The Giants have gone 0-3 in what looked like a softer part of their schedule. No one can currently feel good about their chances in any of those next seven games.
So, yeah, unless the improvement Judge always says he sees suddenly actually starts resulting in better football this could get really, really ugly.
Giants’ fans have pretty much reached the end of their rope with Evan Engram. That was 100 percent clear on Sunday afternoon.
Engram got CHEERED off the field — Bronx cheered — on at least two occasions. Engram had a first-half fumble that would have cost the Giants points had Azeez Ojulari not bailed him out with a sack. He also had a drop on a simple, short throw from Daniel Jones when he was wide open. The ball appeared to go not only through his hands, but also through his legs.
Engram had two catches for 21 yards, an awful fumble and a cartoonish drop in his season debut. The boo-birds might have had the right idea. The sideline might have been the best place for him.
I think the Giants apparently can’t have nice things. Just when they finally appeared to be at full strength with all of their playmakers on offense, they lost Darius Slayton and Sterling Shepard to hamstring injuries. They also lost linebacker Blake Martinez to a non-contact knee injury, and those are never good.
McKinney penalty call
I think I hated the unnecessary roughness call against Giants’ safety Xavier McKinney near the end of the first half. I have not seen the tape, but McKinney’s hit on Olamide Zaccheaus at the Giants’ 15-yard line appeared to be shoulder to shoulder contact. In my view, the flag was thrown simply because the violence of the collision caused an assumption by the officials that it had to be a penalty.
I think scoring only 14 points against a team that had given up 80 in two games is embarrassing. The Giants’ first drive should have told us the day would be like this.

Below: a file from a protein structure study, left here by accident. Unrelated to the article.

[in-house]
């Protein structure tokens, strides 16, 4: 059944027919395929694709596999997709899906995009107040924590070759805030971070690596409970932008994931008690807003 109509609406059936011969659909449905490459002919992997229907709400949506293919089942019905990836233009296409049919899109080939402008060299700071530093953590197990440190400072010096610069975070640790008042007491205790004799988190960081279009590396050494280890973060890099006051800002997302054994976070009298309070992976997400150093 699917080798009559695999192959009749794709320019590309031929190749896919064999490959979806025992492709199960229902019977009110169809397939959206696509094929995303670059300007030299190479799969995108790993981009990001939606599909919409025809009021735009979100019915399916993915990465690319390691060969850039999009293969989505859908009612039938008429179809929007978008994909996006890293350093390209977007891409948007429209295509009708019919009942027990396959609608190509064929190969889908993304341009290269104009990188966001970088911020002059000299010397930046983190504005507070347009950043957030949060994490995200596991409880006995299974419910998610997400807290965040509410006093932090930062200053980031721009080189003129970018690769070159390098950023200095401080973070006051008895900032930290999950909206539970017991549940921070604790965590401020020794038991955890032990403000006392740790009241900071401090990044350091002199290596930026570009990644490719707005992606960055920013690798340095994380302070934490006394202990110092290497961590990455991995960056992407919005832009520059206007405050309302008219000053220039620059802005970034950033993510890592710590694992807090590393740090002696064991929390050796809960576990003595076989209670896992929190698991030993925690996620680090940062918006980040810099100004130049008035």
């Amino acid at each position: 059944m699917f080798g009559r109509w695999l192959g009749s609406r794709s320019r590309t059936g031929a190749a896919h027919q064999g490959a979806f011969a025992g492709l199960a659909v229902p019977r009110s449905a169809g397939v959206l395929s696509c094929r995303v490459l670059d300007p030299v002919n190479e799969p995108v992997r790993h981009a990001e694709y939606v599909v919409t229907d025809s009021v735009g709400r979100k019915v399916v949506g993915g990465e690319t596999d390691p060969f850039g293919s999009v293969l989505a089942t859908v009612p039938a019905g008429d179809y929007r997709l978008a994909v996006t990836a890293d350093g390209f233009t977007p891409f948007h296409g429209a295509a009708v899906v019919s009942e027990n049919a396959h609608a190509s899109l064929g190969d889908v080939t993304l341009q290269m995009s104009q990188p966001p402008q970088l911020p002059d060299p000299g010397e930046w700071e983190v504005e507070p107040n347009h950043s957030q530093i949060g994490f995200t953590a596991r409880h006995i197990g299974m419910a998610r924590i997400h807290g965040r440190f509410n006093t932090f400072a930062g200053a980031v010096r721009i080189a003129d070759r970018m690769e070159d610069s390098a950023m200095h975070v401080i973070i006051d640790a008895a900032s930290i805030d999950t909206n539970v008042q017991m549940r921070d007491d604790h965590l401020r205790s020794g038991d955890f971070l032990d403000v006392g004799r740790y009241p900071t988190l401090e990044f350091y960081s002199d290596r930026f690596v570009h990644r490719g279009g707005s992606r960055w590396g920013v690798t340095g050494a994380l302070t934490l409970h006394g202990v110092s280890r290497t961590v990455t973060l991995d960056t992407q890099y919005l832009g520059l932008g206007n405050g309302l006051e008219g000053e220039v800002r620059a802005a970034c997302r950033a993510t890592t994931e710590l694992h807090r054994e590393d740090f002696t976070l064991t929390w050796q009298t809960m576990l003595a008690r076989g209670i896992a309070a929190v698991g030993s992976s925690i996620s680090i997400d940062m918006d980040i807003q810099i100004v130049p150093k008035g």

After a 38-yard pass from Daniel Jones to C.J. Board the Giants moved to the Atlanta 8-yard line with a first-and-goal. Unfortunately, a sack pushed them back to the 19 and they ended up with a field goal.
in the second quarter, a messed up shotgun exchange between Jones and Billy Price and a false start by Elijhaa Penny turned first down at the Atlanta 17-yard line into third-and-22, and then another field goal.
In the third quarter, the Giants drove to the Atlanta 39-yard line and and punted on fourth-and-3 while trailing, 7-6. I think I don’t understand why Judge is so conservative in these situations. There were three situations against Washington where I felt he needed to be more aggressive. Same here.
The Giants were trailing. The crowd was dead. The Giants needed a play. They needed life. Hope. Something to get excited about. Downing the ball at the 5-yard line on the punt, which the Giants did, was nice. I don’t, though, think it is what they needed.
At some point, they have to stop playing so cautiously.
The Giants have the built-in, Sterling Shepard and Darius Slayton got hurt and Kenny Golladay wasn’t 100 percent excuse. No matter. They had chances. Scoring only one touchdown and totaling only 14 points against that defense just wasn’t good enough.
0-3 is not on Daniel Jones
I think one of the really unfortunate parts of the Giants being winless after three games is that Daniel Jones is playing well enough to win. Especially the last two games.
The biggest question coming into the season was whether Jones, entering his third season, could show the Giants enough improvement to make everyone believe he could be their franchise quarterback going forward.
Jones was 24 of 35 for 266 yards on Sunday. He ran for 39 yards. He has yet to throw an interception in 104 pass attempts thus far. I have zero complaints about Jones’ play so far this season. As was the case for so much of the final portion of Manning’s career, the cast around him just isn’t giving him much help.